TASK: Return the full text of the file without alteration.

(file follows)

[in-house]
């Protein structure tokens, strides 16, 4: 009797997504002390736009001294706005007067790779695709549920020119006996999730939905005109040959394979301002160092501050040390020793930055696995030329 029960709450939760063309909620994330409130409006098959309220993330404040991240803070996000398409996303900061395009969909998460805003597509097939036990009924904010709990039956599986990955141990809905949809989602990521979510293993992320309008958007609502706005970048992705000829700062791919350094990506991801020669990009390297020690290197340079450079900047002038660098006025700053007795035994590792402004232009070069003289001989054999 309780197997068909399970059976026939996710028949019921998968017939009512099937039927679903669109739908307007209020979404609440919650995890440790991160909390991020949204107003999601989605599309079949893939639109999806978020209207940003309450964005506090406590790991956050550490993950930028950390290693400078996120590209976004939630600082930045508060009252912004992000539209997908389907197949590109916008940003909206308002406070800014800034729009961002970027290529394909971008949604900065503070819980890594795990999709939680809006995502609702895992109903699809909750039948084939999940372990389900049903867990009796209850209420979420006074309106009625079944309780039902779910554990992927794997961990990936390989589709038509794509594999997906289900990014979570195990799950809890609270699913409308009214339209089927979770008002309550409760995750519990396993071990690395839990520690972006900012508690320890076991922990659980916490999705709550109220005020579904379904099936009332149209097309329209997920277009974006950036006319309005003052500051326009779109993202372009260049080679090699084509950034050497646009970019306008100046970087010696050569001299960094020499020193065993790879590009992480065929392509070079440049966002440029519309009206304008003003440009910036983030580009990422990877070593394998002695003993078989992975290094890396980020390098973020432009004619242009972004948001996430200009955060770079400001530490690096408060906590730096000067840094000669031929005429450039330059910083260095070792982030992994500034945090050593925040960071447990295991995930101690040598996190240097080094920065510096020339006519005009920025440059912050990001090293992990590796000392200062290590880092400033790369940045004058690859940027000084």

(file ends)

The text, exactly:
[in-house]
């Protein structure tokens, strides 16, 4: 009797997504002390736009001294706005007067790779695709549920020119006996999730939905005109040959394979301002160092501050040390020793930055696995030329 029960709450939760063309909620994330409130409006098959309220993330404040991240803070996000398409996303900061395009969909998460805003597509097939036990009924904010709990039956599986990955141990809905949809989602990521979510293993992320309008958007609502706005970048992705000829700062791919350094990506991801020669990009390297020690290197340079450079900047002038660098006025700053007795035994590792402004232009070069003289001989054999 309780197997068909399970059976026939996710028949019921998968017939009512099937039927679903669109739908307007209020979404609440919650995890440790991160909390991020949204107003999601989605599309079949893939639109999806978020209207940003309450964005506090406590790991956050550490993950930028950390290693400078996120590209976004939630600082930045508060009252912004992000539209997908389907197949590109916008940003909206308002406070800014800034729009961002970027290529394909971008949604900065503070819980890594795990999709939680809006995502609702895992109903699809909750039948084939999940372990389900049903867990009796209850209420979420006074309106009625079944309780039902779910554990992927794997961990990936390989589709038509794509594999997906289900990014979570195990799950809890609270699913409308009214339209089927979770008002309550409760995750519990396993071990690395839990520690972006900012508690320890076991922990659980916490999705709550109220005020579904379904099936009332149209097309329209997920277009974006950036006319309005003052500051326009779109993202372009260049080679090699084509950034050497646009970019306008100046970087010696050569001299960094020499020193065993790879590009992480065929392509070079440049966002440029519309009206304008003003440009910036983030580009990422990877070593394998002695003993078989992975290094890396980020390098973020432009004619242009972004948001996430200009955060770079400001530490690096408060906590730096000067840094000669031929005429450039330059910083260095070792982030992994500034945090050593925040960071447990295991995930101690040598996190240097080094920065510096020339006519005009920025440059912050990001090293992990590796000392200062290590880092400033790369940045004058690859940027000084």